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<nettime> Open letter against DRM control of web browsers - Seeking supp
parminder on Wed, 19 Apr 2017 10:25:39 +0200 (CEST)


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<nettime> Open letter against DRM control of web browsers - Seeking support and


A new WWW standard seeks to enable corporations to control web browsers
with Digital rights Management - please support and endorse an open letter aiming to prevent
that. 


Dear All

We all use the Internet and the world wide web, and celebrate it for
how it has equalized the information playing field. It has allowed
unmediated p2p communication, and placed all content on an equal
footing. Those who invented the Internet and the Web gifted it to the
world so as to promote the public good. The key bodies establishing
Internet standards such as the Internet Engineering Task Force and the
World Wide Web Consortium (W3C), were similarly concerned to safeguard
the Internet's core values of equality and openness. But as the
Internet has evolved it has become as well, a key means for those with
economic power to dominate and exploit. The various bodies now
developing Internet standards are today dominated by trans-national
digital corporations. Not surprising then that the new Internet/ Web
standards increasingly respond to the needs of these corporations
rather than of the public at large.

Inspired by demands from the big content providers, the traditional
movie and broadcasting companies, corporations like Apple, Google,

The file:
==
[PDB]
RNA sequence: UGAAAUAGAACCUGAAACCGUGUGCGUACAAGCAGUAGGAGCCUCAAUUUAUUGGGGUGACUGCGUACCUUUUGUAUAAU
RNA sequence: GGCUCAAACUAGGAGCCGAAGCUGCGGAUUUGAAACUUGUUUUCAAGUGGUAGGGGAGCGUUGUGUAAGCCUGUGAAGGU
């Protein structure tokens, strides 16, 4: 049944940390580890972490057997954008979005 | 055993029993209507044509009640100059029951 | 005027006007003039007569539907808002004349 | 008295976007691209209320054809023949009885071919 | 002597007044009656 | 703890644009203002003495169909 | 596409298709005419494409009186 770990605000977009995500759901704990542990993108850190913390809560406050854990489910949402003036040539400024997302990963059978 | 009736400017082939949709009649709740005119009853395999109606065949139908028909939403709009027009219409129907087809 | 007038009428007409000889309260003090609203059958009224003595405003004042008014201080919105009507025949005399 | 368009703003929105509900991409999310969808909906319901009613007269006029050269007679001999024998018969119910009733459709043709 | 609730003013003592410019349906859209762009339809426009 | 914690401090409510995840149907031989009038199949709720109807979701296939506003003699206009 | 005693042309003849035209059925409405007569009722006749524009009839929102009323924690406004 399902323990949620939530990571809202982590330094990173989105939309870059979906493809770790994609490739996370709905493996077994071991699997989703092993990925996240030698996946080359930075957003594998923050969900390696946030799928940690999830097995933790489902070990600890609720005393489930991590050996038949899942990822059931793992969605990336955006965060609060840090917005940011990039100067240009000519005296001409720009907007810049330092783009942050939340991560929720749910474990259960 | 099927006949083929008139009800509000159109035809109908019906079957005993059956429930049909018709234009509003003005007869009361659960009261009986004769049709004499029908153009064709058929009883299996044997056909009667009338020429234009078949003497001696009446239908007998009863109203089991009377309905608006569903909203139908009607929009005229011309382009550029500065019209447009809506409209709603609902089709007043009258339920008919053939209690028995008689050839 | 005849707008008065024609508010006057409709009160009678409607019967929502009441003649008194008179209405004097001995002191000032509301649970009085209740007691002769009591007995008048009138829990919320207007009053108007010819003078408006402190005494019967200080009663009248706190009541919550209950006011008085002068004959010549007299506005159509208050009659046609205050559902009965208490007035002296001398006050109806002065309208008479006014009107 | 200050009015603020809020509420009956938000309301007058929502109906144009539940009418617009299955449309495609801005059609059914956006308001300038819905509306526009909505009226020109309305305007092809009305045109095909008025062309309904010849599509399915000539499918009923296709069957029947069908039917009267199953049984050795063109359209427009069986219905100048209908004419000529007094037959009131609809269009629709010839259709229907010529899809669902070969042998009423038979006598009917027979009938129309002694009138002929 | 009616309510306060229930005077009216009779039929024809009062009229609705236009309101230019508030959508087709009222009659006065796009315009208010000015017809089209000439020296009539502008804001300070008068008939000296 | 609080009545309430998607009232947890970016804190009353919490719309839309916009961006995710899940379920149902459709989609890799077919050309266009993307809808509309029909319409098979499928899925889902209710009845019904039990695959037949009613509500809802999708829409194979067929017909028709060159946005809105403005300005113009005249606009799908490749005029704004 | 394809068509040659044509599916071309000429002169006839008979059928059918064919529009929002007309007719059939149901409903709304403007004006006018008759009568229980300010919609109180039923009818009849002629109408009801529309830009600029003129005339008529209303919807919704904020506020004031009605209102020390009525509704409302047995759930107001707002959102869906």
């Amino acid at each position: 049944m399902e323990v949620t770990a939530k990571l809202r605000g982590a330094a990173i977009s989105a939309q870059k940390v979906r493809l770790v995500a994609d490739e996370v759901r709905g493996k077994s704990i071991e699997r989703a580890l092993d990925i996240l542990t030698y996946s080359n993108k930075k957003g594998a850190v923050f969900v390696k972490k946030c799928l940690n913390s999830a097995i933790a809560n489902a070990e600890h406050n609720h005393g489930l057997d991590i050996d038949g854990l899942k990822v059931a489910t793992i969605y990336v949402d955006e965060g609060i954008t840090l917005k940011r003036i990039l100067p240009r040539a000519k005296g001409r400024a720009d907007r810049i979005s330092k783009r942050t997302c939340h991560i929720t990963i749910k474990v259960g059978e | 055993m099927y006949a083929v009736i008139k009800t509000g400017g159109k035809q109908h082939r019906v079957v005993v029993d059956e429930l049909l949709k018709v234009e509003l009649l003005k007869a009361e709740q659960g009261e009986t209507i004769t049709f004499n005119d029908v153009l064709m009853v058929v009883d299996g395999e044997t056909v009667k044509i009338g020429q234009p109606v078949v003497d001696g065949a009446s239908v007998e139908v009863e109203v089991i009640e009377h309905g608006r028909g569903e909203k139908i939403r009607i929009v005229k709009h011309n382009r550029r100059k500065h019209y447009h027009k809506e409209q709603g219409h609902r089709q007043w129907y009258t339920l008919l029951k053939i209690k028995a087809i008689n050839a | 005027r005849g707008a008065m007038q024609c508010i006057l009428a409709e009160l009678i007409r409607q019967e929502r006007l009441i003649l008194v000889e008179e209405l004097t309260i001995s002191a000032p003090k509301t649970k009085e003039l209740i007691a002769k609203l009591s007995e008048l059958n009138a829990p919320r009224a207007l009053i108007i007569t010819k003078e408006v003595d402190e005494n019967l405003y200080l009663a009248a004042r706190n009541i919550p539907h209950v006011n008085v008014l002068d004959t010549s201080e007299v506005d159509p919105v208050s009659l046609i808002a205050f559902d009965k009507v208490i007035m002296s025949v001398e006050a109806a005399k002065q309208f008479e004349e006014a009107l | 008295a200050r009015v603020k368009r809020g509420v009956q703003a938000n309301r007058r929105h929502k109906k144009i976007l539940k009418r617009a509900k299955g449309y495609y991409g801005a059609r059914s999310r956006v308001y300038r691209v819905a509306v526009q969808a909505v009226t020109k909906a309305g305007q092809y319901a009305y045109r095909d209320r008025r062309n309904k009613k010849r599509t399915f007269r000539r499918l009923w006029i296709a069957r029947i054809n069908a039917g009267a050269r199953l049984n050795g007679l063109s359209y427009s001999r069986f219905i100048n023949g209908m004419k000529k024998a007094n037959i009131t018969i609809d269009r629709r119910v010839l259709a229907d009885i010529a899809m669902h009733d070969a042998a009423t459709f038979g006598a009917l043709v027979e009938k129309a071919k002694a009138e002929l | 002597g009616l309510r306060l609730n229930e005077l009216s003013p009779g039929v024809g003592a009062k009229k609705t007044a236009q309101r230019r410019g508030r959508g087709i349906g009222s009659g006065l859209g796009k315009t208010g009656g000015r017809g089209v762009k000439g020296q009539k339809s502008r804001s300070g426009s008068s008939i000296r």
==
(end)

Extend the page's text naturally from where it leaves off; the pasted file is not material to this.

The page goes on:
Microsoft and Netflix, have come together to use the W3C to develop a
new web standard which allows them to gain ever more power over the
cultural and economic life of humanity.

At the heart of this is the EME, a technical specification which has
been developed at the World Wide Web Consortium and is now close to
publication an official Recommendation of the W3C. The purpose of EME
is to allow for the implementation of Digital Rights (Restrictions)
Management (DRM) systems through which publishers will control what end
users can do with the content they receive through the Internet.

The effect of the W3C's support of DRM is a new form of digital
colonialism where a black box of computer code installed in all
browsers globally will enforce U.S. Copyright laws such as the Digital
Millennium Copyright Act without user consent or respect for local
laws. Unlike earlier web standards this undermines fundamental
principles of social justice and equality of access to information as
well as fundamental principles of computer security.

In response to this the Just Net Coalition has sent an open letter
urging the W3C, and in particular the inventor of the WWW, Sir Tim
Berners-Lee (who has veto powers at the W3C), to reject the EME.

Louis Pouzin, an inventor of key elements of the original Internet, put
it thus: “Of course lobbies have financial and political means to
ignore or distort standards in their products, but they want more. They
need the guarantee of a reputable standard institution or outstanding
individuals to boost the legalization of their marketing strategy.”

The open letter can be found at
http://www.justnetcoalition.org/2017/W3C_EME_objection.pdf

The Web is at a crossroad, and your voice is valuable to stop its
enclosure. We are looking for support and endorsements for this letter,
which will be conveyed to Sir Tim Berners-Lee and the W3C on April 28,
2017.

Support can be conveyed in response to this email or by going to 
http://justnetcoalition.org/against-eme


Best, parminder
Just Net Coalition 
and, IT for Change, India 

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